Teach-in 2000 : Psychological Influences on Gait
by Chris Kirtley, The Hong Kong Polytechnic University

Muscular movements in general are originated by feelings in general          Herbert Spencer, Dancer & Musician, 1895

Animation by Polygon
This is me walking in two different moods - one happy, the other sad. Can you tell which is which? What are the differences between the two gaits that enable you to decide? Here's the biomechanical analysis to help you...

The motor manifestation of emotion is a topic which has interested several researchers (see bibliography). Charles Darwin's famous book, The Expression of the Emotions in Man and Animals was perhaps the first systematic study. Later, the famous ballet choreographer, Rudolf Laban, devised a system of notation (Labanotation - still used in dance today) in which he tried to represent not only the basic mechanics of a movement, but also what he called the effort-shape. By this he meant the "style" or psychological purpose behind the movement.

Effort-shape Labanotation

Using three of these dimensions, Laban defined 8 types of effort-shape, with the fourth, Control, making it either controlled (bound) or fluent. Each dimension can also be stressed, giving rise to further subtlety:
Exertion Space Time Effort-shape (and with exertion, space or time stressed)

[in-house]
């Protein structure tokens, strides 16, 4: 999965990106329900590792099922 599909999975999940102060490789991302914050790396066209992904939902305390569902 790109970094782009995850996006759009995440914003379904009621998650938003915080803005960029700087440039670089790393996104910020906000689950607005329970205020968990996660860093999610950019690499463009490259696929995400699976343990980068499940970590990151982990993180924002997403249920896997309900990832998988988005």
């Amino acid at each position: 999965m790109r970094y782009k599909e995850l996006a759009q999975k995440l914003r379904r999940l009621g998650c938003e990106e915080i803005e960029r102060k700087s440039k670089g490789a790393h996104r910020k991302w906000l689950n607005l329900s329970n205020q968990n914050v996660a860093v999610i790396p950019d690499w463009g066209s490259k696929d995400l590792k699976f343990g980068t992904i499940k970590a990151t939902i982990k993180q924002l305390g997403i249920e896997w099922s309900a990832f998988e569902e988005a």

Light Direct Sustained Gliding  (smoothing, smearing, smudging)
Quick Dabbing  (patting, tapping, shaking)
Flexible Sustained Floating (strewing, stirring, stroking)
Quick Flicking  (flipping, flapping, jerking)
Strong Direct Sustained Pressing  (crushing, cutting, squeezing)
Quick Punching  (thrusting, poking, pressing)
Flexible Sustained Wringing  (pulling, plucking, stretching)
Quick Slashing  (beating, throwing, whipping)

These principles were used during the 2nd World War in the Laban-Lawrence Industrial Rhythm, which was applied to selection, training, and investigation of work processes in order to maximise efficiency in British factories. Some attempt was even made to experimentally validate them against EMG (Bernstein, 1972), and its an interesting exercise to try to assign a kinematic or kinetic variable to each dimension: e.g. Time is clearly related to velocity; Space to displacement; Exertion to force.

The relationship of these quantities to emotion was noticed by Laban, and later applied to child development (Kestenberg, 1967), and dance therapy for psychiatric disorders (Bernstein, 1984). If you try performing them, you will probably notice that you feel a different emotion with each effort-shape, and of course this the very basis of dance as a communicative art-form. Indeed, a person's gait tells us something about their character and mood (Cutting, 1978).


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